Microphone Terminology: T (With Definitions)

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T-Power:

Also known as A-B Powering.

What is T-Power and how does it apply to microphones? T-power is a method of powering active mics and mixers. T-Power applies 12 volts through 180-ohm resistors between pins 2 and 3 of a balanced mic cable, powering mics designed to receive it. T-Power would likely damage dynamic or ribbon mics and is largely being replaced by the safer phantom power.


Take:

What is a “take” in regards to recording? A take refers to one recording of one specified section of a performance. Takes are most often ordered numerically. Safety takes have become standard where the talent will perform another take even if there is already a perfect take. Alternate takes are also common for flexibility in mixing stages.


Talent:

What does the term “talent” mean when dealing with microphones? The talent is a general term for the performers in music, film, broadcast, theatre, and other industries. Talent includes musicians, actors, broadcast announcers, etc. and are typically not involved in the tech aspects of the overall performance (ie: running recording equipment, mixing, etc.).


Talkback Microphone:

What is a talkback microphone? A talkback microphone is any mic that allows for communication from the control room of a studio to the live room(s), allowing producers and engineers to speak to performers quickly without having to enter the live rooms. Talkback systems often have a mic and speaker (or headphones) in each room.

See: Microphone.

To learn more about talkback microphones, check out my article What Are Talkback Microphones And Why Are They Important?


Tech:

What does the term “tech” mean when dealing with microphones? Tech is a general term for the technicians in music, film, broadcast, theatre, and related industries. Audio techs set up, test, and troubleshoot issues with mics. They use audio equipment to record, mix, and create an audio product. Techs are typically not involved with talent aspects of an event.


Tetrahedral Microphone:

What is a tetrahedral microphone? A tetrahedral microphone is a type of ambisonic mic that has 4 subcardioid capsules pointing equally divided directions. Raw tetrahedral mic recordings (B-Format) must be decoded for use in stereo, surround, or 3-D ambisonic mixes.

See: Microphone.


Thread Adapter:

What are thread adapters and why are they important to microphones? Thread adapters adapt one size thread to another and are very common when connecting mic stands to mic clips and shock mounts that have varying thread sizes. There is no one standard thread size and so thread adapters are used quite often when connecting mics to mic stands.

See threaded connector for common thread sizes.


Threaded Connector:

What is a threaded connector and why is it important to microphones? A threaded connector is a helical ridge on a cylindrical fastener. In other words, they are twist-on/off mechanical connections. Microphones fit inside mic clips or shock mounts, which are then typically connected to mic stands via threaded connections.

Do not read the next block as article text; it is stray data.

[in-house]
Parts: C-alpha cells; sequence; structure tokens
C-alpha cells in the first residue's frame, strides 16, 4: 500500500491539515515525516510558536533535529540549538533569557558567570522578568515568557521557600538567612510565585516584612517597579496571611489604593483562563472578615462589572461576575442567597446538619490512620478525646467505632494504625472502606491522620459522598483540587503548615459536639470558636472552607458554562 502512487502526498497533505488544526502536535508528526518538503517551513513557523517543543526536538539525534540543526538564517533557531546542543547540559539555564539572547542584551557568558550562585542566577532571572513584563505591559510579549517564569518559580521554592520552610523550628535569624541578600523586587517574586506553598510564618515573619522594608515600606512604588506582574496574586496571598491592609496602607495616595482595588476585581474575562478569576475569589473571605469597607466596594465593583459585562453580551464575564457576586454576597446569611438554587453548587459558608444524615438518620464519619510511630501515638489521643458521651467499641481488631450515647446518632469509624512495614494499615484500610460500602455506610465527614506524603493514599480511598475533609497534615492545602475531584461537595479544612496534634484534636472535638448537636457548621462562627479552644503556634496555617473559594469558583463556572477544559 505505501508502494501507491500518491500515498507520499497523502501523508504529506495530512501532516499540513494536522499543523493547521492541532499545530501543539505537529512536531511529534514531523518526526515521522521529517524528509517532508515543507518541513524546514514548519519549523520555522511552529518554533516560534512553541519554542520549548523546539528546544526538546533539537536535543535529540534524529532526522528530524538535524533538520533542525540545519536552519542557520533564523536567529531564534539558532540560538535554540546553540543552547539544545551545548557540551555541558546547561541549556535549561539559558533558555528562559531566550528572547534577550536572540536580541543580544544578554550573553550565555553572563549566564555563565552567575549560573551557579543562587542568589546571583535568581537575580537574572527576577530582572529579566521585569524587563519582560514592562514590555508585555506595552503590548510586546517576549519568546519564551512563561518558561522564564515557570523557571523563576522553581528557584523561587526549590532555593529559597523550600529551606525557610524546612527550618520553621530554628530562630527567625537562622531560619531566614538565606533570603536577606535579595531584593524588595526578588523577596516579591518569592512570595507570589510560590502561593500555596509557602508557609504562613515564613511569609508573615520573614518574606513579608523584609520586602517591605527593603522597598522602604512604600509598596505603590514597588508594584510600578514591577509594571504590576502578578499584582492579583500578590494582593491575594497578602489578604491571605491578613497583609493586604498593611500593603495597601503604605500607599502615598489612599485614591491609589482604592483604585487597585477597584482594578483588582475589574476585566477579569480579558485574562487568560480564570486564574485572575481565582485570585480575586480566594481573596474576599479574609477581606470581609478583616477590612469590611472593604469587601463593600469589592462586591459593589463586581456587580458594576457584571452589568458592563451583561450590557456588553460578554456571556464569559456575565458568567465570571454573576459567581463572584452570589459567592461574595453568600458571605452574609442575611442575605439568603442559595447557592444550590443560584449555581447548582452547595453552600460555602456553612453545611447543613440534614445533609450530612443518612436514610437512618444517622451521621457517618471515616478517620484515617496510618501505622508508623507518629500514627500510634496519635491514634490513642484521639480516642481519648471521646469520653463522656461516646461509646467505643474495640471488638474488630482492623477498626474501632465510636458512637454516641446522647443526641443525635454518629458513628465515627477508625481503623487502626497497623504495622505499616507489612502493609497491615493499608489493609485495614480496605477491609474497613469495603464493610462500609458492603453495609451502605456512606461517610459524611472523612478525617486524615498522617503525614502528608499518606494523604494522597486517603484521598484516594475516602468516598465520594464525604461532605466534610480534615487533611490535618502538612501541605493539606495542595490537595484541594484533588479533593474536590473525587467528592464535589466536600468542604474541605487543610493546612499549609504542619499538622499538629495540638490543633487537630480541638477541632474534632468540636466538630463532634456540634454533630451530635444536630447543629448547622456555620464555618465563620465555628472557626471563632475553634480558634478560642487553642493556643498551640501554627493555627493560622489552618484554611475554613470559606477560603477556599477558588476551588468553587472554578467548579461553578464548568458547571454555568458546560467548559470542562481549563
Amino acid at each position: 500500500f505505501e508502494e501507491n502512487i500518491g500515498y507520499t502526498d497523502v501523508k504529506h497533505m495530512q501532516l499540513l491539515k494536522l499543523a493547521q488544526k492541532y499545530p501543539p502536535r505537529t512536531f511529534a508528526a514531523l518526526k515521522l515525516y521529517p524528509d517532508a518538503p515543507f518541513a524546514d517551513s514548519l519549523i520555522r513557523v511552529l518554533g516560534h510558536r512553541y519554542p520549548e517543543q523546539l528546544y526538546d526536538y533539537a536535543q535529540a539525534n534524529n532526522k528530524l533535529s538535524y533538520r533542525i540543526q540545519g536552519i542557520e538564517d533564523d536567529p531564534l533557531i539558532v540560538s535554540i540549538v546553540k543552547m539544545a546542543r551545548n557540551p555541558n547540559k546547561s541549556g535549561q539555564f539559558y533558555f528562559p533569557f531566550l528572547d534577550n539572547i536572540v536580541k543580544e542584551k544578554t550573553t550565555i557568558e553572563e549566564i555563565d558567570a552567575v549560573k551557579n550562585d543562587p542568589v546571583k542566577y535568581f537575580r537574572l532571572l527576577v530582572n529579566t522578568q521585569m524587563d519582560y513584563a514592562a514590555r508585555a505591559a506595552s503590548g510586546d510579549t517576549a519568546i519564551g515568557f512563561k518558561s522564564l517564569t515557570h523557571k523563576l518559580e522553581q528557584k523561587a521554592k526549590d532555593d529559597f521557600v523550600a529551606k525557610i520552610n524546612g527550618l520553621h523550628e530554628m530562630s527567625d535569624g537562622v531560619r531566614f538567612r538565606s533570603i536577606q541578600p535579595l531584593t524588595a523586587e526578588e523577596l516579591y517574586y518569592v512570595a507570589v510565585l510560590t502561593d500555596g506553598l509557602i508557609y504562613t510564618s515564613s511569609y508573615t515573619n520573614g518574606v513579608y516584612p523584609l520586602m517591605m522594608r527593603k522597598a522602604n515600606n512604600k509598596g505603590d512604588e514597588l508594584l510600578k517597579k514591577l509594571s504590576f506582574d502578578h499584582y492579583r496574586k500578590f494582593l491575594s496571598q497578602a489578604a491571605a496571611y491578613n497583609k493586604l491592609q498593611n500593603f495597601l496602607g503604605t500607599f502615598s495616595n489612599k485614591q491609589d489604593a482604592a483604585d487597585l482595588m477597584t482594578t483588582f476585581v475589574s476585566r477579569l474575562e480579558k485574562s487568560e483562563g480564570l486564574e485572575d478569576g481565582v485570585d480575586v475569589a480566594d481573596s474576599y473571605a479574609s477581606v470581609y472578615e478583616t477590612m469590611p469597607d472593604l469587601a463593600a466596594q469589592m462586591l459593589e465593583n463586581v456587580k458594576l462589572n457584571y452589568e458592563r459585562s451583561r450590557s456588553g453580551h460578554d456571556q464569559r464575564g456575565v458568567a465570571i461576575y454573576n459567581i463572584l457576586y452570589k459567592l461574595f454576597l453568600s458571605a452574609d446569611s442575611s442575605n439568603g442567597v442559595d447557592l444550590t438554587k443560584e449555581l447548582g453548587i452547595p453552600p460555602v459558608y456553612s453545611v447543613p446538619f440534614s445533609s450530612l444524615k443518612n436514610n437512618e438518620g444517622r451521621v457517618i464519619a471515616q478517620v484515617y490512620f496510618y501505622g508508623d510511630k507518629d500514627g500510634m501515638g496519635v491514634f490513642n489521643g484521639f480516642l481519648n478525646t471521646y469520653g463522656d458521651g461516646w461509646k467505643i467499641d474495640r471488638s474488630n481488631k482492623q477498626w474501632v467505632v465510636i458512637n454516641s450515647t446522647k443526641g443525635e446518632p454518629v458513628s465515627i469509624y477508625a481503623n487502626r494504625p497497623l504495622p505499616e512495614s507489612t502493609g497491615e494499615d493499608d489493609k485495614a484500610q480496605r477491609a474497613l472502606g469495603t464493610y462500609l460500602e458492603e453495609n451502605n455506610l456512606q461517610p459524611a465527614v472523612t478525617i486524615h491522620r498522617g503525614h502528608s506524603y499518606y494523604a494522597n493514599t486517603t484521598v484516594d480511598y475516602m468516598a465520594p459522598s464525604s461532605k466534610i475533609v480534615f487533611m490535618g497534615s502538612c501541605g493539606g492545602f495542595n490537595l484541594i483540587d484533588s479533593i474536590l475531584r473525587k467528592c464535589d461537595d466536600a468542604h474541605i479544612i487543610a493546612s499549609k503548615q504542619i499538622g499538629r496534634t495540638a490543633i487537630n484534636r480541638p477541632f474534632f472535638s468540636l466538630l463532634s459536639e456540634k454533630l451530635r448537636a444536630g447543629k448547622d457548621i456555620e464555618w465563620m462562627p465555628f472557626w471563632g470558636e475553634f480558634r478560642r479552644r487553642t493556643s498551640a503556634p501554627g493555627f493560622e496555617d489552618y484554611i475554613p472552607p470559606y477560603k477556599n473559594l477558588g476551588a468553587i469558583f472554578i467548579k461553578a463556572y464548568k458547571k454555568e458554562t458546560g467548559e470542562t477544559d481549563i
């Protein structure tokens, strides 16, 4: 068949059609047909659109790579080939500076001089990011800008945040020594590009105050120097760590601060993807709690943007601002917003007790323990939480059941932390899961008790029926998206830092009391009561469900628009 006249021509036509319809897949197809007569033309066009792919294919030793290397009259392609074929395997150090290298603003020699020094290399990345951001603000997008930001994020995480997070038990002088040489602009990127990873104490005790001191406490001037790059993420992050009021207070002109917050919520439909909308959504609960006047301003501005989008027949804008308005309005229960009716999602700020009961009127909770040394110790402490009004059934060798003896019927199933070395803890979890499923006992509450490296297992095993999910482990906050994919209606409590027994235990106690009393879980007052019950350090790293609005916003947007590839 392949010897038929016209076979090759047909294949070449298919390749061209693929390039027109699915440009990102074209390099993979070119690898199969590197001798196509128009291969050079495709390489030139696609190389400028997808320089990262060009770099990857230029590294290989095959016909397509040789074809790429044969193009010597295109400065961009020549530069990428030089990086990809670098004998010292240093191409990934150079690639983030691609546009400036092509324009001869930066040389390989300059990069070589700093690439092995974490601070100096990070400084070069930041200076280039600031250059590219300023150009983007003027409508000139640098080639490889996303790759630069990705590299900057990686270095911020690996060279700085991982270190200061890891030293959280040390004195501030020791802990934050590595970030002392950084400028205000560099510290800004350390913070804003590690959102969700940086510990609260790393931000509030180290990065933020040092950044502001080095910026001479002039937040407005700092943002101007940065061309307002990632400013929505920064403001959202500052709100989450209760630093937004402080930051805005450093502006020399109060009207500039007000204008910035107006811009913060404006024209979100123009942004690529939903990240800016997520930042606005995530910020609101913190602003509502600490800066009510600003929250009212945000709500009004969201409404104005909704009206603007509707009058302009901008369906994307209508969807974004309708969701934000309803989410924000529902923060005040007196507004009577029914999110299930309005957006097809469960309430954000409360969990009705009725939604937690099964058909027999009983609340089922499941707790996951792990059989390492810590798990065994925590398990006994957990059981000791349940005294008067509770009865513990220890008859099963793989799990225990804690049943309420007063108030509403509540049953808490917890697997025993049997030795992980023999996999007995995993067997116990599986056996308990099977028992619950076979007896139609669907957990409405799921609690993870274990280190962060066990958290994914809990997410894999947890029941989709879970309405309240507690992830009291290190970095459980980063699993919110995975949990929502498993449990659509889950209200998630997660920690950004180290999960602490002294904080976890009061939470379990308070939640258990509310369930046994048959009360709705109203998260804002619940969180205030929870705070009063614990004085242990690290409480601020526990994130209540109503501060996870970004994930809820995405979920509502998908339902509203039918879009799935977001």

Here are the common thread sizes for microphone stands and clips:

  • ⅝″ 27 threads per inch – Unified Special thread (U.S. and the rest of the world)
  • ½” 12 threads per inch – British Standard Whitworth (older European)
  • ⅜″ 16 threads per inch – British Standard Whitworth (Global)
  • ¼″ 20 threads per inch – British Standard Whitworth (Global)

For more information on threaded connectors, check out my article How To Attach A Microphone To A Microphone Stand.


Throw:

What does the term “throw” mean in relation to microphones? The throw of a microphone is the maximum distance its diaphragm will move from its resting position. Reaching the throw hardly ever happens but would result in some sort of signal distortion. In condenser mics, the diaphragm at maximum throw would likely stick to the backplate.


Tip-Sleeve:

What does tip-sleeve mean and how does it apply to microphones? In the audio world, tip-sleeve (TS) connections and cables carry unbalanced audio. TS connectors are typically in the form of a phone connector with tip and sleeve separated by an electrical insulator. Because tip-sleeve connections are unbalanced, they only ever used with cheap consumer-grade mics.


Tip-Ring-Sleeve:

What does tip-ring-sleeve mean and how does it apply to microphones? Tip-ring-sleeve (TRS) connections and cables carry either mono balanced audio or stereo unbalanced audio. In mono/balanced, the tip is positive, the ring is negative, and the sleeve is shield/ground. In stereo, the tip is left, the ring is right, and the sleeve is ground for tip and ring. Consumer-grade mics often use TRS.


Top-Address:

What is a top-address microphone? A top-address microphone has an on-axis line pointing out of its top. Top-address mics have capsules at the top or end of their bodies and a most sensitive (if directional) in the direction they point in. Pencil mics and most handheld mics are top-address.


Total Harmonic Distortion:

What is total harmonic distortion and how does it apply to microphones? Total harmonic distortion (THD) is a measurement of the harmonic distortion in an audio signal as a percentage of cumulative overtones added to a fundamental frequency. 1% THD is the typical threshold when measuring a mic’s maximum sound pressure level.

For a detailed read on total harmonic distortion, check out my article What Is Total Harmonic Distortion In Audio And Microphones?


Transducer: